February 25, 2017

churches not too far away from every death camp

Filed under: Germany, Holocaust, Uncategorized — Tags: , , , — furtherglory @ 6:40 am

The title of my blog post today is a quote from this news article:

https://www.algemeiner.com/2017/02/24/70-years-later-still-no-answers-on-the-holocaust/

Stone path at Treblinka

Photo of stone path at Treblinka is included with news article

My photo of the same path at Treblinka

My photo of same path at Treblinka

A photo of the stone path at Treblinka is included in the news article. The Jews didn’t walk on this path; it was added years later as art work.

Begin quote from news article:

I’ve listened to the stories of Holocaust survivors, studied the history, and read many books about what happened 70 years ago. But for me, the learning never stops. [It never stops for me either]

[…]

So last October, I went to Eastern Europe. I flew to Berlin and took a train up to the Ravensbruck concentration camp, about an hour north of the city. Ravensbruck was the main death camp for women and girls. You may know the name Corrie Ten Boom. She was a Dutch Christian who hid many Jews in her family’s house, but was discovered and sent to Ravensbruck along with her sister. Corrie later watched as her sister was murdered and thrown into the ovens. [Why wasn’t Corrie murdered?]

At the [Treblinka] death camp, I stood where the first German women were trained to be members of the SS. I walked on weather-beaten stones where, years ago, ashes had been thrown. Underneath the stones, the ashes are still there — crying out for redemption. [No the stones were added much later; there are no ashes of Jews under these stones.]

I looked off into the distance, over the small lake, and saw a church steeple. In fact, I saw churches not too far away from every death camp I visited. The people in those churches knew what was going on.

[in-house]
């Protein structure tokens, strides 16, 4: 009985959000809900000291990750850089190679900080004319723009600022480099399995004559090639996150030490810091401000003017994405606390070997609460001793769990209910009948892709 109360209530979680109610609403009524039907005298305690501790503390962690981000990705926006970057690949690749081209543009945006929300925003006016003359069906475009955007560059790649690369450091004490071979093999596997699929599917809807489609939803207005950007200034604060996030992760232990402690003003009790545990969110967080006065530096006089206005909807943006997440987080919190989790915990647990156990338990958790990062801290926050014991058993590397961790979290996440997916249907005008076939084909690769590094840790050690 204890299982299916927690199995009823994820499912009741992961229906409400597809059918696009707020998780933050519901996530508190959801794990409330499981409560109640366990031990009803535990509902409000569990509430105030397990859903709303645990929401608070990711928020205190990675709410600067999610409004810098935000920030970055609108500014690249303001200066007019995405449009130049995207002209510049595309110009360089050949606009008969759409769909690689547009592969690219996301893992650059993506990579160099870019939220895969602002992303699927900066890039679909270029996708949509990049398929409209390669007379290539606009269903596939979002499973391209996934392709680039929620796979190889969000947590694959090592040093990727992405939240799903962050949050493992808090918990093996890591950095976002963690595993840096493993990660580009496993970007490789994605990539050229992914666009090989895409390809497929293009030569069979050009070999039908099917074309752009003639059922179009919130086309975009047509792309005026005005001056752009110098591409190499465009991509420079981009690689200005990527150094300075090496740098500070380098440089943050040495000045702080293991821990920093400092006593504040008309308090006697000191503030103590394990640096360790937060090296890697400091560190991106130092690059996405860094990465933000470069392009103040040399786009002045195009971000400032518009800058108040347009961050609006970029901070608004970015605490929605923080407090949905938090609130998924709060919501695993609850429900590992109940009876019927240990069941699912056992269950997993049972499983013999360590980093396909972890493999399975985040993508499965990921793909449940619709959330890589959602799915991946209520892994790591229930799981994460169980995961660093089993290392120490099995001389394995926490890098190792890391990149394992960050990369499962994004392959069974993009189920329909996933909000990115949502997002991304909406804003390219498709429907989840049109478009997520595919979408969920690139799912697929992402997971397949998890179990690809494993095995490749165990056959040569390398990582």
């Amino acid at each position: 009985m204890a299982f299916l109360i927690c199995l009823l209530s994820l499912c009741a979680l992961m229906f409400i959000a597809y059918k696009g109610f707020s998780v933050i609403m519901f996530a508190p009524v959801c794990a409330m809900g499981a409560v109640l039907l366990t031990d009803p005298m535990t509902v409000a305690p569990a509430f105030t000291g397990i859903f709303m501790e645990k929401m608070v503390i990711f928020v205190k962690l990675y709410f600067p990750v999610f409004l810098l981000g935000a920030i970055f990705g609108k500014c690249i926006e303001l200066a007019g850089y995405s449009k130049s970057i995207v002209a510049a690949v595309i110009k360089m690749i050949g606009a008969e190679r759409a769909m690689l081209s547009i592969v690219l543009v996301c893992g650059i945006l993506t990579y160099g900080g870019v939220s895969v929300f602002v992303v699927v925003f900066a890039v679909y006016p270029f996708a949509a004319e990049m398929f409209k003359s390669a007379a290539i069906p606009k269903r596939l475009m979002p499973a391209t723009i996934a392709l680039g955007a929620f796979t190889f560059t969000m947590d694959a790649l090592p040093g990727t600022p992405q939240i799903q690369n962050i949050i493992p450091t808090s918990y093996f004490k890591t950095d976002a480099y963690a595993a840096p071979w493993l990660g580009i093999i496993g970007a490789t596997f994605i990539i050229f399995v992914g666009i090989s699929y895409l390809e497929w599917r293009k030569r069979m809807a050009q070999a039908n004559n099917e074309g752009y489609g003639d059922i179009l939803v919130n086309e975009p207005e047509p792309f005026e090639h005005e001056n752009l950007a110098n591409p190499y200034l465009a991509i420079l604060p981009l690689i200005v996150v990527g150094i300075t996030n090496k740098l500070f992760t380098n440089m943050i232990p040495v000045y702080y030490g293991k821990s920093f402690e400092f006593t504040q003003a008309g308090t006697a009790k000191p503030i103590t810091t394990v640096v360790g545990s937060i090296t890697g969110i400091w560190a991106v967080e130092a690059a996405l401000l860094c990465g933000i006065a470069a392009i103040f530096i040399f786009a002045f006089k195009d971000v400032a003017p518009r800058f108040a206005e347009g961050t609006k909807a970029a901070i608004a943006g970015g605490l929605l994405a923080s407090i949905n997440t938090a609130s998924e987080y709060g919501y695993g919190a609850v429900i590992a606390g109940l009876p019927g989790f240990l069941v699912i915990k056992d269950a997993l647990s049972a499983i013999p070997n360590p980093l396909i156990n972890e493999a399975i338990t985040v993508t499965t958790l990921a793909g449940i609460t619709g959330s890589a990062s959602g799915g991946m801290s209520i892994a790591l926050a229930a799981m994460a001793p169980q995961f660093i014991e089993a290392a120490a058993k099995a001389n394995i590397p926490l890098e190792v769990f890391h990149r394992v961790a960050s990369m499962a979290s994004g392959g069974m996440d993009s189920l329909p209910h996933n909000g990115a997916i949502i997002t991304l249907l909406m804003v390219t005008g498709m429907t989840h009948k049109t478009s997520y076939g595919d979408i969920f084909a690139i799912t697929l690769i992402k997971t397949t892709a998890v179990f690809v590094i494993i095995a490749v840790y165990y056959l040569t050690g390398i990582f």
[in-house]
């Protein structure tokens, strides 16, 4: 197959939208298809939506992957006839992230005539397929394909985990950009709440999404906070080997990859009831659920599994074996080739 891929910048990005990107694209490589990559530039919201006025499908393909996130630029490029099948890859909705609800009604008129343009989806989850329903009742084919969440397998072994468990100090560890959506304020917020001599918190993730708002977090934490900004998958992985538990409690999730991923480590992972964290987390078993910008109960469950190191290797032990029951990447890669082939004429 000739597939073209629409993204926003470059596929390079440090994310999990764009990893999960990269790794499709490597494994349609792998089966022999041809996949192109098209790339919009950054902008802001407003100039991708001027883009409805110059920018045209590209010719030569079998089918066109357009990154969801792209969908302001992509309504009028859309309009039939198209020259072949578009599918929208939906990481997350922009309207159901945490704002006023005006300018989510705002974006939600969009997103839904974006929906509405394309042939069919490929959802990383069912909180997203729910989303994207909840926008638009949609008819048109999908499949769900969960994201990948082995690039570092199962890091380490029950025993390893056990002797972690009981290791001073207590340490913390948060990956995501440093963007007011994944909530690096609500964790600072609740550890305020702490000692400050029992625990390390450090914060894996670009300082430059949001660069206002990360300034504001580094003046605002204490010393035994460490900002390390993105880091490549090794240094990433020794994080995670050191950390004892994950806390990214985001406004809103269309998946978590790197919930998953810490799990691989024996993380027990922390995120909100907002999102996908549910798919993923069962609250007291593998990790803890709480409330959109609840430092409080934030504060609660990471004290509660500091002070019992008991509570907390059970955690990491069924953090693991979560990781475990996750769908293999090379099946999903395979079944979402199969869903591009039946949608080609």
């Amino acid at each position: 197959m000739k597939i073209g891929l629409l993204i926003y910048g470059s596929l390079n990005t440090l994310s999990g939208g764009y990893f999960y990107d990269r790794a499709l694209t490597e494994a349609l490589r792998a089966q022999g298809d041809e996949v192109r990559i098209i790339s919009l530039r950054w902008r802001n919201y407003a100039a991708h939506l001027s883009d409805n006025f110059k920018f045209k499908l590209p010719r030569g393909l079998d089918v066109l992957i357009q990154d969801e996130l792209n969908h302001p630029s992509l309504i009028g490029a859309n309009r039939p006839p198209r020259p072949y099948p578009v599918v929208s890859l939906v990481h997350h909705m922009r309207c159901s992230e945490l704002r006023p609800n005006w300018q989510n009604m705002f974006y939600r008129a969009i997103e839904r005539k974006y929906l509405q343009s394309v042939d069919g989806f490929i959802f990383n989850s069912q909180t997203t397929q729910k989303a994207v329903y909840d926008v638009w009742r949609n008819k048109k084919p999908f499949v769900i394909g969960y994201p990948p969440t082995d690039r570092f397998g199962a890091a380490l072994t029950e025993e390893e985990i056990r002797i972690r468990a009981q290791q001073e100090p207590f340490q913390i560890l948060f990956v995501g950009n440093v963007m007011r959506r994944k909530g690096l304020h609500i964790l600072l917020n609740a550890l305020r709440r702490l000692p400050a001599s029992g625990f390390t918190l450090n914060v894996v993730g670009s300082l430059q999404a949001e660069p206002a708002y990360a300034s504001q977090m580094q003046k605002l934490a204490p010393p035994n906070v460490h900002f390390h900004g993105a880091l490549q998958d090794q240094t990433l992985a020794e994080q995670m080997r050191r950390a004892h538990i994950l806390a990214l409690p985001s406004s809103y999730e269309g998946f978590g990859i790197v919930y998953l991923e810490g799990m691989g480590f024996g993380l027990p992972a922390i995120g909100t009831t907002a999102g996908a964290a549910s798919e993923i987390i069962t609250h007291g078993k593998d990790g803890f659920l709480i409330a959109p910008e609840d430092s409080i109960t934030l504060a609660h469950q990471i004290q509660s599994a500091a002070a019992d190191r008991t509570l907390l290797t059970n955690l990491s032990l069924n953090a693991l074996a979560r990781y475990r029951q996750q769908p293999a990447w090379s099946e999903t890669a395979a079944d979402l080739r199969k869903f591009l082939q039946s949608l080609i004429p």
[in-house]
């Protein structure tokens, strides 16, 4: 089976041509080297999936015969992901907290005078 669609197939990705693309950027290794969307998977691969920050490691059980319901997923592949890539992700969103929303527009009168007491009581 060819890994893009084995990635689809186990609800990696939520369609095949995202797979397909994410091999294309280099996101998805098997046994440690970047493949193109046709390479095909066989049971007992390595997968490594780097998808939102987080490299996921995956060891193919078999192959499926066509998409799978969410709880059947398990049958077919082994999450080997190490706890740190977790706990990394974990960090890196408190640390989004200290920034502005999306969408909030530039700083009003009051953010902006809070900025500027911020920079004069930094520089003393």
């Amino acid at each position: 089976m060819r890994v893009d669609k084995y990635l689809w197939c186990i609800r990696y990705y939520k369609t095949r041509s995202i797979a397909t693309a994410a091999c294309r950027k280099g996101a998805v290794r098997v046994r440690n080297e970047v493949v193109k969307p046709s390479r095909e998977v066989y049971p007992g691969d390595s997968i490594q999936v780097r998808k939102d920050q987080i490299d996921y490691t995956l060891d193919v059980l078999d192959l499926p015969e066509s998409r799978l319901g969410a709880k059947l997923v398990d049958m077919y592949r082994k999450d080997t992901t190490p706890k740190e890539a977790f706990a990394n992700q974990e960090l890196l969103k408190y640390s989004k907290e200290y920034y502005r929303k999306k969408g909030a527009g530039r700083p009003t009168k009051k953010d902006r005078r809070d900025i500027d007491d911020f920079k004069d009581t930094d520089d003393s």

Everywhere I went, it was grey, cold and drizzly. I traveled to the Ravensbruck, Dachau, Terezin, Auschwitz-Birkenau, Chelmno, Lodz, Treblinka, Plazkow and Majdanek death camps.[So did I.]

I also found my way to the small village of Jedwabne in Poland, which had a population of 1,200 before the War; half of these people were Jews.

On July 10, 1941, this village was the site of incomprehensible horror. The Poles forced rabbis to carry the Torah, marching and singing, as they brutally beat the Jews and drove them into a barn. They tied up children, stabbed live babies with pitchforks and threw them screaming into the barn. Then the Poles doused it with kerosene, and burned every Jew alive.

End quote from news article

What I found to be very strange about this woman’s story is that she apparently never questioned why these perpetrators of such violence had such hatred for the Jews. Why were these poor innocent Jews hated so much? Something wrong!

Could it be that the non-Jews in these places were so fed up with the Jews, who were lying, cheating and stealing, that they couldn’t take it any more? And that’s why these Jews were so brutally killed?

I have been to Germany many times, and I lived there for 20 months when my husband was stationed there with the US Army. I have always found that the German people do not get upset easily. They remain calm and do not kill people for no reason.